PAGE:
SALT LAKE CITY — Mark Pierce and his wife were spending a snowy February night relaxing at their cabin east of Heber City when the explosion happened.
“Our whole house shook,” said Pierce, who looked up to see flames shooting out of his neighbor Lori Walker’s devastated cabin.
Sinking up to his waist in snow, Pierce ran outside to see two girls frantically shouting that their mother, Walker, was still trapped inside. Pierce joined his neighbors Eric Staten and Nate Hammond and climbed into the house through a broken window.
They found Walker unconscious and trapped under debris, and pulled her to safety as the burning house collapsed around them.
Now, a year after the fire, Pierce, Staten and Hammond’s heroism was honored at an annual awards ceremony hosted by the Utah chapter of the Freedoms Foundation at Valley Forge.
“It’s not something sad or traumatic to look back on, it’s something to celebrate,” said Walker. “I just I can’t believe I’m still here.”
The national nonprofit honored more than a dozen Utahns on Wednesday who displayed heroism and dedicated service to their fellow citizens over the past year.
“It was really emotional,” said Utah Attorney General Sean Reyes, who helped present the awards. “To be able to actually shake their hands, give them a hug and thank them on behalf of everyone in Utah, it really choked me up.”
The awards ceremony kicked off by awarding Elder D. Todd Christofferson, of the Quorum of the Twelve Apostles of The Church of Jesus Christ of Latter-day Saints, with the George Washington Honor Medal for his work promoting religious freedom.
“As a gifted teacher, he focuses on the critical role religion plays in societies worldwide,” Lloyd Newell, a former board member of the Freedoms Foundation’s Utah chapter, said of Elder Christofferson.
“He encourages people everywhere to get involved, to speak up and take a stand for religious freedom,” Newell said, speaking to a packed room. “Though passionate about religion, Christofferson is quick to point out the value of people who are not religious.”
The Freedoms Foundation also honored Boyd Matheson, Deseret News opinion editor, for “exemplifying the values and principles upon which the United States was created,” said Newell. “As a gifted writer and speaker Boyd creates a space for a different kind of conversation, and stimulates critical thinking.”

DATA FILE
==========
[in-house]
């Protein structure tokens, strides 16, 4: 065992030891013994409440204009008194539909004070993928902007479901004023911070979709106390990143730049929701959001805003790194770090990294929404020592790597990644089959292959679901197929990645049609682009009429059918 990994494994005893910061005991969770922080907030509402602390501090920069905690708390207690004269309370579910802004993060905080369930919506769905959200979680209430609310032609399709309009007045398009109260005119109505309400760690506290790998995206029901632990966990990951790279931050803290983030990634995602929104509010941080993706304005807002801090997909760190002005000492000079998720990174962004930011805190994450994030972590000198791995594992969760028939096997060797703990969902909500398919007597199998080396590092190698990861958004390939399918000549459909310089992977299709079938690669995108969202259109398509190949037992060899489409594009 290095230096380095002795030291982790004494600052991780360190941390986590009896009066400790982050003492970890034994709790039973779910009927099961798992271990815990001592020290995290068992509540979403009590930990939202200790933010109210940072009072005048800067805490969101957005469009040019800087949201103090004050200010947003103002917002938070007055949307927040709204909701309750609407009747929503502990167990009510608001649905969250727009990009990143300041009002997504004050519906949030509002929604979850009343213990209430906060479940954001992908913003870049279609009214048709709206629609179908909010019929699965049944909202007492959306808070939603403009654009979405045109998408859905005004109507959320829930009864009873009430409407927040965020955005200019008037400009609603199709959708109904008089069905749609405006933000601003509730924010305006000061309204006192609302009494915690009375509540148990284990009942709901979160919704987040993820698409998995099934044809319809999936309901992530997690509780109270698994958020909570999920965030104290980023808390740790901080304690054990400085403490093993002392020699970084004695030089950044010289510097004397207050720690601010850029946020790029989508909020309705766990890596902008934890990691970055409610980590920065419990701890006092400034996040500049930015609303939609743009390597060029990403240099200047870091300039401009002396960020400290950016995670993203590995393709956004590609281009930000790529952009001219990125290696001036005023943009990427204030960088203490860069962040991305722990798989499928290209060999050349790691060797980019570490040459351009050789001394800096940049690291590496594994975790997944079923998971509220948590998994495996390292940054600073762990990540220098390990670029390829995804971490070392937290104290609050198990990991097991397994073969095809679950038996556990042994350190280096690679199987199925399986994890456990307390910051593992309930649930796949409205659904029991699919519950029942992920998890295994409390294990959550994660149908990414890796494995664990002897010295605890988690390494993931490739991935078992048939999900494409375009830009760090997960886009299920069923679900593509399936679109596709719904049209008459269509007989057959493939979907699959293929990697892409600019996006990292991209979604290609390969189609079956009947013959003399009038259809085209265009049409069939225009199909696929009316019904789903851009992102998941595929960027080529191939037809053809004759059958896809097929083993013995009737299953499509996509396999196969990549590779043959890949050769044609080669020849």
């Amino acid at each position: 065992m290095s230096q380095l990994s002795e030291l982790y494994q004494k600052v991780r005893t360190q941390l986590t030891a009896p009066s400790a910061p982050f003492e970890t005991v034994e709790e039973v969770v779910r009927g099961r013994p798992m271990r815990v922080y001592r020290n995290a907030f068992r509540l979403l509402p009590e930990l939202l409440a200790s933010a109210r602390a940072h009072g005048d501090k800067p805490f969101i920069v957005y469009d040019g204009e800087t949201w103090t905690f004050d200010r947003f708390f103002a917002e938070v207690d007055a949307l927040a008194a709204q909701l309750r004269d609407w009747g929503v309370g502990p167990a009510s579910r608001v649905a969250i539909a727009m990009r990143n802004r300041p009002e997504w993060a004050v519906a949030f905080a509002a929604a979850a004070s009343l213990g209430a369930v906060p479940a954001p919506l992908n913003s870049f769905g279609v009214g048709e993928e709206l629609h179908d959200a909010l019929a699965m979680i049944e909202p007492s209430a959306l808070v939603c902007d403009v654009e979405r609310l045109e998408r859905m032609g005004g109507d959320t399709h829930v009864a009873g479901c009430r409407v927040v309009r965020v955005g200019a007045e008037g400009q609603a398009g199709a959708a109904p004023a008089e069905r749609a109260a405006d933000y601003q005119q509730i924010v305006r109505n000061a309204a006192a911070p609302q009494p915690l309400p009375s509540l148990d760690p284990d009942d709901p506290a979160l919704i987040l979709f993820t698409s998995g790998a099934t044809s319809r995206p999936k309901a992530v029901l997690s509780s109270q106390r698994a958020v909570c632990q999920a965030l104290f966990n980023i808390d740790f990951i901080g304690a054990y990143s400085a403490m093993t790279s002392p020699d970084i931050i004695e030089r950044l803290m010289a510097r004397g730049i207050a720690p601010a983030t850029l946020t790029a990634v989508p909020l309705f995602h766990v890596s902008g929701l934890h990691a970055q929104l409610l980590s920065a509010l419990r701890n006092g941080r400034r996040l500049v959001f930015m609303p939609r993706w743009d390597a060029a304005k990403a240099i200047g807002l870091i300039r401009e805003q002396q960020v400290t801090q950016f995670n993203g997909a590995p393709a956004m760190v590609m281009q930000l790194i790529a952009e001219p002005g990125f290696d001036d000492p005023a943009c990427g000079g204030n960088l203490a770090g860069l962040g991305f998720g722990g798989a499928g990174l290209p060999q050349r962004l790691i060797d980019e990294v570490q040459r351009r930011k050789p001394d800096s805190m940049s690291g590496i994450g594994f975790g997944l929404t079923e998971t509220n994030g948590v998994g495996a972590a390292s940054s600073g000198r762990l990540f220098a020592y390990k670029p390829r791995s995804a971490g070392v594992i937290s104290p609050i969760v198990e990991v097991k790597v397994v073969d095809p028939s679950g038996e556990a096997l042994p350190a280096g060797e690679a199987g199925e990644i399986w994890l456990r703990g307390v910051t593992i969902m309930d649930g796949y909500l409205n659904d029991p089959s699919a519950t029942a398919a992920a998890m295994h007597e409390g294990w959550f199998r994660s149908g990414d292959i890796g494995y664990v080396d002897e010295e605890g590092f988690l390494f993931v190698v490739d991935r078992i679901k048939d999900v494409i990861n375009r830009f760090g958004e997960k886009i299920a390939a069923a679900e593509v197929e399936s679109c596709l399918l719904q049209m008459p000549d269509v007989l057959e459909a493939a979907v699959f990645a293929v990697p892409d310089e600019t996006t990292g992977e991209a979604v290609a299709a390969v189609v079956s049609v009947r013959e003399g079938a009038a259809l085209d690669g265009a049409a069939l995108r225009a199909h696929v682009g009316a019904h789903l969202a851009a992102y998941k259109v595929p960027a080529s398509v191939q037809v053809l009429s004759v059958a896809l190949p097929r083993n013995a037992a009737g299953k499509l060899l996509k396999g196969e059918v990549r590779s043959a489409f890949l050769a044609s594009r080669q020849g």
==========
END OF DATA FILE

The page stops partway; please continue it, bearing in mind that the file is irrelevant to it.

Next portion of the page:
In addition to Christofferson and Matheson, the George Washington Honor Medal was also awarded to three other recipients — Skyview High School for its student-led celebration of Veterans Day, Leslie Zimmerman for her efforts supporting Utah’s veterans, and East High School for its program serving the needs of homeless students and their families.
Newell and Reyes then presented the Local Hero Award to six Utahns whose bravery greatly impacted — and in some cases saved the lives of — people in their communities.
Among the recipients was Brandon Baker, a nonverbal disabled man who spends hours waving to people driving by his parents’ house in Payson. One of those waves saved the life of a young man contemplating suicide, who later told his mother “if Brandon can live with his challenges and still be happy, why can’t I?”
Newell also honored Utah Highway Patrol trooper Ruben Correa, whose lifesaving efforts were captured in a video that went viral last October. Correa pulled an unconscious man, who had driven onto train tracks in Centerville, out of his car just seconds before the FrontRunner train slammed into the vehicle.
“I honestly did not expect them to recognize me like that,” Correa said shortly after receiving his award. “I’m just blessed to have the opportunity to come here and spend time with all these other heroes.”
Speaking to the Deseret News after the ceremony, Reyes said the honorees are emblematic of what he called Utah’s “spirit of volunteerism.”
“We have our challenges,” Reyes said. “But by and large, the people of Utah will be there for each other in times of need, especially in a crisis.”